What do kids and cacti have in common? Besides both seriously soft and perfectly prickly sides? I’ll explain, borrowing from an early YP blog post:
Once, on my birthday, a friend gave me a pot full of dirt and spiky green blobs. “It’s a cactus,” she said, when I asked about light-exposure, fertilizing schedules, soil mixes. “Water it sometimes.”
I did water it sometimes, and it grew. As I write this, its spindly arms wave over my bookcase like an underfed orchestra conductor. My cactus and I have an agreement: I water it when I remember to and in return, it lives. My plant mothering is adequate, but not extraordinary—in our five years of peaceful coexistence, my cactus has never once bloomed.
Google images show me the possibilities: firework-blooms of pink, white, and red. Google also explains what it would take to get my cactus to flower—a fussy calibration of water, temperature, and light that makes my eyes glaze over. It’s too much work. My cactus will soldier on, un-bloomed.
The lesson: in surviving under my care, my cactus exhibits resilience—the ability to recover from stress—but it needs tenderness, not just tough love, to reach its full passionate potential.
I can see that our kids soldier on, um-bloomed like my cactus, in our current system of education. The attention paid to each individual’s unique capacity to learn is adequate, not extraordinary, and bell-schedules force teachers to push students through hoops rather than recalibrating for another try. We’re missing a huge opportunity for firework-blooms; watering sometimes just isn’t enough.
With this in mind, I’d set out to create Yellow Parachute Academy. I envisioned a place where students LOVE to learn – where learning takes kids beyond what they can imagine and they can make new connections, explore, share their own unique perspectives, and find joy in serving others.
I worked with the understanding that if I opened doors to creativity, calibrated challenge and support, and watered regularly with encouragement, my students’ spikey green blobs would bud and, for the first time, bloom firework-blooms of gritty learning.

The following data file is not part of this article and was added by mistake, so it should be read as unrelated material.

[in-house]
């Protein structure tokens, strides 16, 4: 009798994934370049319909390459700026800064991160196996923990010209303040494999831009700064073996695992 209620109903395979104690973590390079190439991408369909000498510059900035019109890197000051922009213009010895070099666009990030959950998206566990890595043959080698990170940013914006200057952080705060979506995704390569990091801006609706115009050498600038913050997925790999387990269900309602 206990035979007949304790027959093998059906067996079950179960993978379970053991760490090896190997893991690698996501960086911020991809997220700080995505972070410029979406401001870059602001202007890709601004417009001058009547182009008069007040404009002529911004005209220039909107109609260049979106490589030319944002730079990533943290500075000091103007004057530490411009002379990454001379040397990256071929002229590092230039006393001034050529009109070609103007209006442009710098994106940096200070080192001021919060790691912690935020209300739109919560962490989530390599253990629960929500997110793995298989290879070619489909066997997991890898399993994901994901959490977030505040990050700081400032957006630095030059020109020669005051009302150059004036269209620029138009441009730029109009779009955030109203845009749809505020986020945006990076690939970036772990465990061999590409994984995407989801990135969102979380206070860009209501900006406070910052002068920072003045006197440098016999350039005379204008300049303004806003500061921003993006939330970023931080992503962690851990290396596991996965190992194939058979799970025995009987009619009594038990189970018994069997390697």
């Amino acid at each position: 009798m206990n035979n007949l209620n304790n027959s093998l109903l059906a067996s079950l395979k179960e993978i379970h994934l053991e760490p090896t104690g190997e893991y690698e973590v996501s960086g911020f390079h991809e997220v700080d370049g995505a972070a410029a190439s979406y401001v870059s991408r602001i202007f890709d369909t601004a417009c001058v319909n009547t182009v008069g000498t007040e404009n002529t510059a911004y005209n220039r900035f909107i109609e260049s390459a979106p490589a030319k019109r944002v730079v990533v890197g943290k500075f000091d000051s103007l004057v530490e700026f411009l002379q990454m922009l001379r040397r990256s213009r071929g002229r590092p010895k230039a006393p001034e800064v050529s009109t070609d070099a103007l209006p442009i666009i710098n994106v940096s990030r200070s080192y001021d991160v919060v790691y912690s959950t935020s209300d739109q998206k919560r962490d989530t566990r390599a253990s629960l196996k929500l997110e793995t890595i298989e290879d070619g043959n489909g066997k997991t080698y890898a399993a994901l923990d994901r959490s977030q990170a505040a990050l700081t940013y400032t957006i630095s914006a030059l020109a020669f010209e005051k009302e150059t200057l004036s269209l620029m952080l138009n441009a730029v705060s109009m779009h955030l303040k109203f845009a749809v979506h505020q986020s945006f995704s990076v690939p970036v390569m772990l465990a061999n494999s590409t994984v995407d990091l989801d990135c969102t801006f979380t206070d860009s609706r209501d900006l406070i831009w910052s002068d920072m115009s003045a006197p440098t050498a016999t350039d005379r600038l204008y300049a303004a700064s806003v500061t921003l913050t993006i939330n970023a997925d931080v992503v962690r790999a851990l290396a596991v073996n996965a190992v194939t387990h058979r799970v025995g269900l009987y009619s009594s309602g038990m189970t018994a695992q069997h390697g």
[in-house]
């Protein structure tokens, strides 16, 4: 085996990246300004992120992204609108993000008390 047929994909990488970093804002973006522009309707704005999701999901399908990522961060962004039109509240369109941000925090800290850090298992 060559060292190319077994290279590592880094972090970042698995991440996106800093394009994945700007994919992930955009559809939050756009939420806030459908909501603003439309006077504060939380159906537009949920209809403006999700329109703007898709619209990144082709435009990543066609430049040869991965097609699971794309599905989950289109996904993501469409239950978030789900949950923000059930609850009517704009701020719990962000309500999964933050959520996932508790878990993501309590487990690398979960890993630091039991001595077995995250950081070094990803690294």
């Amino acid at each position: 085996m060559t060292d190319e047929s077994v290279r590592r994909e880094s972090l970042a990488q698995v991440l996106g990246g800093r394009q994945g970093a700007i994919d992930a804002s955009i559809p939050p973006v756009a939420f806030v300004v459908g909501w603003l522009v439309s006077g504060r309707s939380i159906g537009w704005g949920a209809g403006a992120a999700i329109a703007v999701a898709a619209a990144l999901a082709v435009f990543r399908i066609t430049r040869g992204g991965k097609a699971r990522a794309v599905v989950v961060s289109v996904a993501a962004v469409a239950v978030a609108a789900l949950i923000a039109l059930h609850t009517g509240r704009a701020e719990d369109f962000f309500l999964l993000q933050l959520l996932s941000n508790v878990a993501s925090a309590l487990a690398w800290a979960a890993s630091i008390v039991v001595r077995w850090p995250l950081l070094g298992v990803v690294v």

But the kids who had walked through YPA doors in September were wilted and weary. I saw in their eyes that school – learning – had become mundane, tedious, inaccessible, and just plain uninteresting. They were surviving, not thriving.
When I’d excitedly offered, “Here, you can learn any way you want to learn about anything you want to learn about. Let’s explore the possibilities,” the collective response was… crickets. Their tired faces had told a story that I continue to unravel: as contact with teachers decreases, student-workload and test-weight increases, and the box defining success shrinks, students’ motivation in school declines.
By late elementary and early middle school, students begin to tell themselves:
Option A: School is bad becauseI can’t get what I need to do this work
Option B: I am bad because I don’t understand what I need to do to be successful
What a heartbreaking choice of false-narratives. But when we unpack the misunderstanding about learning to help students see that they are worthy and capable of success, we will watch them bloom brilliant, firework-blooms.
And so at YPA, I’ve fussily calibrated the soil and sunlight with brain research by Barb Oakley, social research by Brene Brown, neuropsychology, and educational research by Barbra Bray and Kathleen McClaskey. We’ve cultivated practice and routine organizing materials, planning schedules, and taking notes. We’ve created learning toolboxes, naming individual strengths, challenges, and preferences with learning. And I water regularly with encouragement.
I can see the changes in my students’ eyes. When once they were dull, I see sparkle at an idea that comes to mind. When once they rolled at a new “to do,” I see them look up, searching for a connection. Transformation is happening.
YPA students can name personal distractions and tools that help them refocus. They can rate their assignments from independent to “I need help getting through this.” They can look to rewards for hard work – each with a different motivator. These are the pieces that lead to understanding, self-worth, and capability in learning…to grit and growth-mindset.
And the most encouraging new message I read in my students’ eyes is, “OK. I can do this.”
For these are the buds of firework-blooms.